In general, avoid placing the camera right next to a flat surface. Flat surfaces reflect light and create glare, which can affect the image in many ways. Glare can also be created by momentary reflections, or a strong source of light aimed at the camera lens.
The appearance of glare can be like fog, ghosting, or a bright area of the image. Glare can also make the background appear darker. This image shows a camera sitting directly on a shelf.
Moving the camera a short distance away from a reflective surface can make a big difference. Using a Blink Camera Mount or Blink Camera Stand is recommended to lift the camera off of surfaces like a shelf and improve image clarity. The image below is from the same camera on a mount.
In some cases, switching the infra red (IR) light Setting to "Off" can help also. If the area has lighting already, as with a garage door opener, your camera will provide a picture as shown here.
As the image below shows, a garage presents unique conditions. Note how the distance from the threshold (red mark) to the top of the camera view is in just the upper third of the view. Also because of the angle, when the garage door opens it will pass through the view quickly, leading to a person being detected late - especially if their body heat is similar to the sun-warmed concrete in the image. It is even possible that a person entering this garage may not be detected until they enter fully and pass into the cooler area.
In this case, we want to know when the garage door is first opening.
Considering that the motion sensor works much better when activity crosses from side to side, and that the camera is being asked to notice movement quickly while adjusting to the sudden presence of light, here are a few ways to help the situation.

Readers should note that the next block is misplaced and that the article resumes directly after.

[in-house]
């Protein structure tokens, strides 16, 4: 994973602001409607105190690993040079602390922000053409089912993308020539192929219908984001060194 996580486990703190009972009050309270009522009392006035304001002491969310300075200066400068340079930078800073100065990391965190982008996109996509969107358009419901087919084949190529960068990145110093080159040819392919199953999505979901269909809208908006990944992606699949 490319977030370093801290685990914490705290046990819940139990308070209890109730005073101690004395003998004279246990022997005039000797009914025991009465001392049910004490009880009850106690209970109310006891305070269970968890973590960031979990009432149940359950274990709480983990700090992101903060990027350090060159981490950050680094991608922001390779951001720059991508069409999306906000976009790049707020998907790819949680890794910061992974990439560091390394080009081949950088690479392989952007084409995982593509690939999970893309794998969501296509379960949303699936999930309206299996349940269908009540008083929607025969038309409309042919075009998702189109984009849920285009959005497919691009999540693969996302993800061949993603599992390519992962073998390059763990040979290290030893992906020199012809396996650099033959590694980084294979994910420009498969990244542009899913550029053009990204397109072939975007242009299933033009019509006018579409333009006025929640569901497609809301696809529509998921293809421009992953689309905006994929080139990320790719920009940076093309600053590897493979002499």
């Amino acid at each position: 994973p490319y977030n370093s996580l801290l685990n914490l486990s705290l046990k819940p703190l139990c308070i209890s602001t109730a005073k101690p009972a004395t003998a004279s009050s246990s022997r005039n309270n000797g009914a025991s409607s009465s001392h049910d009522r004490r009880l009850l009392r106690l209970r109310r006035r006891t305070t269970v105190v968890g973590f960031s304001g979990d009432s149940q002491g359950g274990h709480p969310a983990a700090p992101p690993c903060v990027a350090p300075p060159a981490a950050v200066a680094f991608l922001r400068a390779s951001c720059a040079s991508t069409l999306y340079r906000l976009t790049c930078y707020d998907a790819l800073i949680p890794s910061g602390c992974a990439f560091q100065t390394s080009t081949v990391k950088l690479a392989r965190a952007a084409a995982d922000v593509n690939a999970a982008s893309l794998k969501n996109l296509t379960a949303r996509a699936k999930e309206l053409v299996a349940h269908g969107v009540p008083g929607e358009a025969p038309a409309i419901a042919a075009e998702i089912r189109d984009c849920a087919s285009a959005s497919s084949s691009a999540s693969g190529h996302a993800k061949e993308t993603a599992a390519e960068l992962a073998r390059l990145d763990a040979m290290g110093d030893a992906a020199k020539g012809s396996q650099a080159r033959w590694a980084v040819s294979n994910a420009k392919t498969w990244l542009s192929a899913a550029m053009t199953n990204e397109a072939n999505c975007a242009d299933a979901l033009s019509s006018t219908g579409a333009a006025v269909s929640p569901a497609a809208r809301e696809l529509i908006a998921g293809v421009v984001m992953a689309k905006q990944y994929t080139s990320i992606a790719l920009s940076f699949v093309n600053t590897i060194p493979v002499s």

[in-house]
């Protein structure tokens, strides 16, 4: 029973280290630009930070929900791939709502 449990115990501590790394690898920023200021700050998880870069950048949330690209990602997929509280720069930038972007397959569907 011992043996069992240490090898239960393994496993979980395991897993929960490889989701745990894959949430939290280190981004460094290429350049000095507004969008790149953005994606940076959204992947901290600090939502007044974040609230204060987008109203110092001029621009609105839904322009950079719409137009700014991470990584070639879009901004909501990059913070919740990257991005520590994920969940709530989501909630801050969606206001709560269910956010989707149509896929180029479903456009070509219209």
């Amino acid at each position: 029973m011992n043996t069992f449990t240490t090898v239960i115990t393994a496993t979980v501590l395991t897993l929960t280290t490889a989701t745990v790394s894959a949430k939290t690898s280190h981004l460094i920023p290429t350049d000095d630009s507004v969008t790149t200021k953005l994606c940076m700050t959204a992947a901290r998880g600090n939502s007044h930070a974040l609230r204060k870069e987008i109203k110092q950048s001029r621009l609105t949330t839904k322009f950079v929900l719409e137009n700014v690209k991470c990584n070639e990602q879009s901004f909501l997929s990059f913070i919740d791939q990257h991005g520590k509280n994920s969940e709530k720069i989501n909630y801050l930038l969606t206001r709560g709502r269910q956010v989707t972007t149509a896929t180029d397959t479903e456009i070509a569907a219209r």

1. Adjust the camera so the garage door motion starts at the bottom of the view, all the way to the top. The result would be door movement in view for longer time, improving the chances of detection.
2. Battery powered Blink cameras use differences in infrared (heat) energy to detect motion. A person walking on cold concrete is much warmer than the background and gets noticed. If the door and the ground underneath are heated by the sun, they might have a similar temperature, so the rising door may not show enough heat difference to trigger a motion alert. A possible solution is to glue or tape a material to the inside of the door that creates a difference. A block of foam insulation, for instance, will appear different from the background in infrared, and when the door lifts, the motion will be more obvious.
3. The Blink Mini, a plug-in camera, detects motion by comparing video from one moment to the next. In the dark, an infrared (IR) light provides the camera a visual image. In some cases, a solution is turning off the IR light to keep the Mini camera in 'daylight mode'. When the garage door opens, it's light turns on, and presents the camera with a big change from one moment to the next and a motion alert is triggered.
Another solution is to leave the IR active, and place IR reflective material on the back of the garage door. When the door opens, each of the reflectors create a very obvious motion thanks to the IR light on the Mini. Click to visit an Amazon.com IR reflector purchase page.